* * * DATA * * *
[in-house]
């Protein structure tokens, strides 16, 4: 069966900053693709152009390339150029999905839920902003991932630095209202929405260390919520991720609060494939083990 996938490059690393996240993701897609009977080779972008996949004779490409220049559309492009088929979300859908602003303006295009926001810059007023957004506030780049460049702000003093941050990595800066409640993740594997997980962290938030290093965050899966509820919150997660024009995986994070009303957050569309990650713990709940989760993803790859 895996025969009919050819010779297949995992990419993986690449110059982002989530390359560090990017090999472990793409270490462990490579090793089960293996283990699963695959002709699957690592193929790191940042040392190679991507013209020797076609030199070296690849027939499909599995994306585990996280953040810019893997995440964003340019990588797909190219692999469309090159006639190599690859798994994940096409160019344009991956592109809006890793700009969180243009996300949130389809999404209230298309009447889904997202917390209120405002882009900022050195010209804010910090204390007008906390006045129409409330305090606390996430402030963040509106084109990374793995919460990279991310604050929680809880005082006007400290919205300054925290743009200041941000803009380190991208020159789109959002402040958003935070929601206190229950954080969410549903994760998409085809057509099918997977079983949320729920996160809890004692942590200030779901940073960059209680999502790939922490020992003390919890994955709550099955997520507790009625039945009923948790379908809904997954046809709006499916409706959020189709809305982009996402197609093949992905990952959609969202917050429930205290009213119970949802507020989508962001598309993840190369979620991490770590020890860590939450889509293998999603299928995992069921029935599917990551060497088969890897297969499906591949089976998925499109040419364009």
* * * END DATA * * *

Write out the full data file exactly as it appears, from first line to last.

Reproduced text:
[in-house]
């Protein structure tokens, strides 16, 4: 069966900053693709152009390339150029999905839920902003991932630095209202929405260390919520991720609060494939083990 996938490059690393996240993701897609009977080779972008996949004779490409220049559309492009088929979300859908602003303006295009926001810059007023957004506030780049460049702000003093941050990595800066409640993740594997997980962290938030290093965050899966509820919150997660024009995986994070009303957050569309990650713990709940989760993803790859 895996025969009919050819010779297949995992990419993986690449110059982002989530390359560090990017090999472990793409270490462990490579090793089960293996283990699963695959002709699957690592193929790191940042040392190679991507013209020797076609030199070296690849027939499909599995994306585990996280953040810019893997995440964003340019990588797909190219692999469309090159006639190599690859798994994940096409160019344009991956592109809006890793700009969180243009996300949130389809999404209230298309009447889904997202917390209120405002882009900022050195010209804010910090204390007008906390006045129409409330305090606390996430402030963040509106084109990374793995919460990279991310604050929680809880005082006007400290919205300054925290743009200041941000803009380190991208020159789109959002402040958003935070929601206190229950954080969410549903994760998409085809057509099918997977079983949320729920996160809890004692942590200030779901940073960059209680999502790939922490020992003390919890994955709550099955997520507790009625039945009923948790379908809904997954046809709006499916409706959020189709809305982009996402197609093949992905990952959609969202917050429930205290009213119970949802507020989508962001598309993840190369979620991490770590020890860590939450889509293998999603299928995992069921029935599917990551060497088969890897297969499906591949089976998925499109040419364009």